The challenge: after having spent ~90 minutes in the company of Ben Wheatley’s cadre of arms dealers, where much of its action occurs within the expanses of an abandoned warehouse, consider mapping out its topography. Consider doing this while watching the film. Transitioning from passive viewer to detailed cartographer isn’t necessarily a requirement. Simply begin with the obvious (a red van parked within the warehouse) and trace where each character starts their journey and where it (brutally, mercifully) ends. My suggestion is that it cannot be done, at least not to any degree of certainty. Characters are persistently on the move, crawling through debris as they agonizingly bleed out, their legs petrified by lead, dragging their carcasses in what so often feels like a circular pattern. Spatial coherence is the least of Ben Wheatley’s concerns in Free Fire. But to a larger point (which, yes, this too should be obvious), this absence of visual coherence serves as an irreconcilable impediment to my enjoyment of the film. I could feel myself biodegrading as Free Fire slogged to its inevitable conclusion. A conclusion that’s so cortex-decaying in its emptiness that it precludes all matter and meaning.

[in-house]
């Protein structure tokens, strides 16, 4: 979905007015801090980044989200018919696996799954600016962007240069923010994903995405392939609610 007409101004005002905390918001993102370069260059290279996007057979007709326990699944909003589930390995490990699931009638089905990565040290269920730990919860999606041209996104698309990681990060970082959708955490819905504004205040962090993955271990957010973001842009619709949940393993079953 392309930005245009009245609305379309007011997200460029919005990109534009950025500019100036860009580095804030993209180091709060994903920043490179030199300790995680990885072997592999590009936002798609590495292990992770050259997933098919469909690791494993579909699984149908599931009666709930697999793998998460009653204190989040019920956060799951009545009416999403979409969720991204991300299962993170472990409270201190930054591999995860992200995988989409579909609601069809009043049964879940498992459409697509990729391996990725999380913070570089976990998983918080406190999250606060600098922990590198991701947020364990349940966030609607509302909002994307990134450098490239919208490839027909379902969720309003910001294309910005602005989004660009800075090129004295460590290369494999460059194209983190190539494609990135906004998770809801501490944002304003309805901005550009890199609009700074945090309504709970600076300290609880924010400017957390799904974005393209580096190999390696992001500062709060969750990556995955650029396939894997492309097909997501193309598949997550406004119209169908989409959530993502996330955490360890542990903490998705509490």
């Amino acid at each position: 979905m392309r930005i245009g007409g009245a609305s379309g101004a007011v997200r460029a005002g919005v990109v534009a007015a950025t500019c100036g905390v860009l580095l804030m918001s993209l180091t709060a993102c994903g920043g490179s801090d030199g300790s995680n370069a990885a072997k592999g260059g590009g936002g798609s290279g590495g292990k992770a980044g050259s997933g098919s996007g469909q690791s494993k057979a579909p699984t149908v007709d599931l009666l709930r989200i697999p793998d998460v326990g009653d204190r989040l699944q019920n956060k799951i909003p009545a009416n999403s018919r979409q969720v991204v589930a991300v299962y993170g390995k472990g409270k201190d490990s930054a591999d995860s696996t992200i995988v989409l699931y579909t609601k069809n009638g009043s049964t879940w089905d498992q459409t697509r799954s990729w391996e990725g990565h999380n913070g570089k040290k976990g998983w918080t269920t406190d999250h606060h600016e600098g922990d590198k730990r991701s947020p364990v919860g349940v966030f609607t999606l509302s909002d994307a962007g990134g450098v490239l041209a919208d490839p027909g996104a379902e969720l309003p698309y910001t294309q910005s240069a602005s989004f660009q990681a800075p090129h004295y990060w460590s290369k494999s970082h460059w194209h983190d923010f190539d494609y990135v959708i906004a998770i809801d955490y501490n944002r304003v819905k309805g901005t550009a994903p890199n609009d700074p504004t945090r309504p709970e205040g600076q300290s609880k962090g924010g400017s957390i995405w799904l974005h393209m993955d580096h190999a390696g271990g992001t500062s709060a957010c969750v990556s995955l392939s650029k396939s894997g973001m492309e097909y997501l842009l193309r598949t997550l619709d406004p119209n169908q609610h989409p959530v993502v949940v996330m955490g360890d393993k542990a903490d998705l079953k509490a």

The film centers on an arms deal gone wrong. A series of misunderstandings fractures our buyers (Cillian Murphy, Brie Larson, Michael Smiley, Sam Riley, et al.) and sellers (Armie Hammer, Sharlto Copley, Jack Reynor, et al.) and the bullets proceed to fly. Everyone is wounded. A third-party joins the shoot-out. They’ve all been double-crossed. More bullets. There’s a functioning telephone in the building so perhaps someone can call for reinforcements. That becomes a whole thing. Every character more or less begins to wither away. One is burned alive. Or rather, singed to death. Another sees their skull crushed. How enviable. A vocal segment of the theater in which I saw the film with responded with the requisite oohs and aahs at such dazzlingly displays of lead lobotomy. Did these people not see John Wick Chapter 2?
So let’s go beyond the formal aesthetic here and consider Wheatley’s bread and butter, his quote unquote subversive humor. Sure, Free Fire is funny. But it’s funny in the sort of self-referential, sardonic, wink-wink sort of way that’s only intensified by the phony posturing of his performers. What you get out of it is a prevailing ironic attitude that’s juvenile in conceit and incoherent in execution. My threshold saw its limits when Sam Riley’s character proceeds to weep over the death of his friend, only to scour the dead man’s pockets for drugs, and proceeds to get in another high while unloading another clip into the thematically impoverished void that is Free Fire. Gosh, this movie is so stupid it practically drools.